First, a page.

The Covid-19 public health emergency ended last week, but that doesn’t mean the virus isn’t a concern anymore, particularly for employers, said one expert.
“Covid is now part of the natural viral ecosystem that we have,” said Jeff Levin-Scherz, population health leader of Willis Towers Watson, in an interview. “We don’t know how frequently there will be a burst of new infections. … But in the meantime, we’ll now think about Covid like we think about everything else.”
That’s why Levin-Scherz published a newsletter on Friday about what the end of the public health emergency means for employers. Here are seven things he thinks employers should know:
- Covid-19 vaccinations
Employer-sponsored insurance must still cover Covid-19 vaccines. Currently, the federal government is paying for vaccines and employer-sponsored health insurance pays for an administration fee. But come this fall, employers will have to pay for vaccines themselves.
However, many employers will likely stop mandating Covid-19 vaccines in their workplace, and many already have, Levin-Scherz said.
- Over-the-counter Covid-19 tests
Employers are not required to cover rapid antigen at-home tests, and most will likely stop covering them, Levin-Scherz predicted. This is “consistent with general health plan design” as health plans typically don’t cover over-the-counter items, he said.
“The cost of these tests is probably going to go way down, and that’s good because people should have access to these,” he added.
- Laboratory Covid-19 tests
Employers won’t be required to cover out-of-plan PCR tests, nor will they be required to waive member cost-sharing for the tests. Instead, PCR tests will be covered the way other diagnostic tests are covered, meaning employees will likely need a prescription from a physician.
- Covid-19 medications
Employers won’t have to waive cost sharing on Covid-19 medications (like Paxlovid) anymore. The federal government is still providing the medication and employers are responsible for administration fees. But once federal supply runs out, employers will have to pay for the drug.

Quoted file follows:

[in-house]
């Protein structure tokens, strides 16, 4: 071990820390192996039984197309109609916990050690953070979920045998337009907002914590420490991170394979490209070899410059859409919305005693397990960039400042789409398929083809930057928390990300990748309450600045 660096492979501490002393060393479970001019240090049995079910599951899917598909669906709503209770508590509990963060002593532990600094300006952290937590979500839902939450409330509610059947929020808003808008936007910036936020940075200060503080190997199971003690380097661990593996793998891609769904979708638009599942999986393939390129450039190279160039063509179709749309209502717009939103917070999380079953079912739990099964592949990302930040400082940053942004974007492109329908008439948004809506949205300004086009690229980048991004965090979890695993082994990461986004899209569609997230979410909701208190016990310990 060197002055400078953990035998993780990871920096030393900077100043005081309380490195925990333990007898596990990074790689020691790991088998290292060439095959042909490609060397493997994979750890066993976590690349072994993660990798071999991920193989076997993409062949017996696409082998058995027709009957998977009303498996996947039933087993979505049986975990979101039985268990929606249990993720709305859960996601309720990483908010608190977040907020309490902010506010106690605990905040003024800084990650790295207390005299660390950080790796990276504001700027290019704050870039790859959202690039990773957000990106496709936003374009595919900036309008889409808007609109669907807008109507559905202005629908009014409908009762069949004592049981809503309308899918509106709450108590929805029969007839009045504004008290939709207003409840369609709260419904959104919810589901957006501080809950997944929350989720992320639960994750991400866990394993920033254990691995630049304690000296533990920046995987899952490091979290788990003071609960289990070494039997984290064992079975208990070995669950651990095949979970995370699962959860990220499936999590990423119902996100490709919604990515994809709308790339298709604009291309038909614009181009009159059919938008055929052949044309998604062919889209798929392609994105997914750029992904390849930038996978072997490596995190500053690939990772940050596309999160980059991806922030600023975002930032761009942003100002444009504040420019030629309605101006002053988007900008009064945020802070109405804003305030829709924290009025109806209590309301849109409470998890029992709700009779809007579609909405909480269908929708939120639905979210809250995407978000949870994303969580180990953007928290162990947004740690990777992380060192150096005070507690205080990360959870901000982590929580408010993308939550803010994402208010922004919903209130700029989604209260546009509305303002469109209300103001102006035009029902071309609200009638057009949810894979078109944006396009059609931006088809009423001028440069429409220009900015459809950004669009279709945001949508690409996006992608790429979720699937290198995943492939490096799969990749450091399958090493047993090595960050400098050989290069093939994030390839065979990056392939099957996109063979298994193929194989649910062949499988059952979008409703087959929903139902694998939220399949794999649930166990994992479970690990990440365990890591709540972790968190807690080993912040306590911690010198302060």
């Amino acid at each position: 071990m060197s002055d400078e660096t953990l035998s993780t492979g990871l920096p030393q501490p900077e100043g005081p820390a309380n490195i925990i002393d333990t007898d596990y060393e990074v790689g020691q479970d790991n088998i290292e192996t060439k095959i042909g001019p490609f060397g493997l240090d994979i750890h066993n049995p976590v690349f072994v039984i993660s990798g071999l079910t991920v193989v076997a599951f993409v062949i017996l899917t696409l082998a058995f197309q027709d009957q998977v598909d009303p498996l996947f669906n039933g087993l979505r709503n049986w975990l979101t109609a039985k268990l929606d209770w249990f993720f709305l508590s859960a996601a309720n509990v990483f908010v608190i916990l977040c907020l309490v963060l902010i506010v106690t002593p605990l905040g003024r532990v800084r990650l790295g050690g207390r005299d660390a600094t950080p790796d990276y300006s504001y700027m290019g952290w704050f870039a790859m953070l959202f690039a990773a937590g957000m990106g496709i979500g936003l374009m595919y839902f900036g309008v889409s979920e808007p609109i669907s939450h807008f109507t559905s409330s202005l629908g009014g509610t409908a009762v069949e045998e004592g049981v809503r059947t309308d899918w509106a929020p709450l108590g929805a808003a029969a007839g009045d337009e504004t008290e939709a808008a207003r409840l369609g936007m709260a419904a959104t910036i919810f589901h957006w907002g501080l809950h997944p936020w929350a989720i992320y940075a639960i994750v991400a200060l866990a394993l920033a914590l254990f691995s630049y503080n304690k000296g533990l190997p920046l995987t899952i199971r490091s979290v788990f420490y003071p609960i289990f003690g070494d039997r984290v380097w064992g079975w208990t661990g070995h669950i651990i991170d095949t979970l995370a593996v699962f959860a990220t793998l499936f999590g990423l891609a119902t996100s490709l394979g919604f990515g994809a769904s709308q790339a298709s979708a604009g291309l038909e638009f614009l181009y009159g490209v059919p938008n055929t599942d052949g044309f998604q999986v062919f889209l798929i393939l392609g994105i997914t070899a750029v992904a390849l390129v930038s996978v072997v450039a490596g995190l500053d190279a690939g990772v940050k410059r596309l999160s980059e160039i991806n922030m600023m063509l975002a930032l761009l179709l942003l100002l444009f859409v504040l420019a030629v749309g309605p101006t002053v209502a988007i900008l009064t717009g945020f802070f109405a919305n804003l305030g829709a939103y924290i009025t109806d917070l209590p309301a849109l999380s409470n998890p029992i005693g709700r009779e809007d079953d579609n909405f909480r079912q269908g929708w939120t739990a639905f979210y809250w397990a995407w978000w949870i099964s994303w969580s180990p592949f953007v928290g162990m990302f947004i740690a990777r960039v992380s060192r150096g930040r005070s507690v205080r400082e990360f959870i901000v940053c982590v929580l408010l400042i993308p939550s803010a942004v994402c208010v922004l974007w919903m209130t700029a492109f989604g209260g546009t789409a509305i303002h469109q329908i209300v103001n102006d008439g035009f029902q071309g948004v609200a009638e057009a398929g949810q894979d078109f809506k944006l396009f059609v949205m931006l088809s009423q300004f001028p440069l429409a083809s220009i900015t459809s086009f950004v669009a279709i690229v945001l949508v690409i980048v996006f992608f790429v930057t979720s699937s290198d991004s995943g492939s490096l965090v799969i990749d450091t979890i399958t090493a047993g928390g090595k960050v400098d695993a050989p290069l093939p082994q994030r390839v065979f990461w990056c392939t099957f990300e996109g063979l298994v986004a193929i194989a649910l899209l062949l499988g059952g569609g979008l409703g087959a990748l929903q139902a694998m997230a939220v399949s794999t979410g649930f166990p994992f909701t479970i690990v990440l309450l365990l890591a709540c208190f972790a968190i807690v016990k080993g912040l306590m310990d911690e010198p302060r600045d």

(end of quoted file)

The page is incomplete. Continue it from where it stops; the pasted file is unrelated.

Many Covid-19 telehealth flexibilities were extended. Last week, the Drug Enforcement Administration announced that it would extend telemedicine flexibilities for the prescribing of controlled substances through November 11. This allows physicians to virtually prescribe controlled substances without an in-person exam. The extension comes after the DEA released a proposed rule in February that would roll back some of the flexibilities.
Employers will likely continue to provide coverage for virtual care, and some will continue lower cost sharing for virtual care, Levin-Scherz said.
- Workplace protection
During the pandemic, many employers worked to reduce the transmission of Covid-19, such as by improving air exchange and filtration, allowing employees to work remotely and providing sick time.
“For many employers, that actually has made for healthier work sites and hopefully a lot of them will continue those things,” Levin-Scherz said.
- Mental health
Since 2019, the prevalence of anxiety and depression has tripled. Virtual care helped many Americans gain access to mental health support: most virtual visits are for mental health. Because of this, it’s important for employers to continue to provide access to mental health care.
“If there’s one key message, it would be to continue to focus on the need to offer a lot of access to mental health,” Levin-Scherz said. “Coming out of the pandemic, there is just an enormous amount of need in the mental health space.”
Photo: santima.studio, Getty Images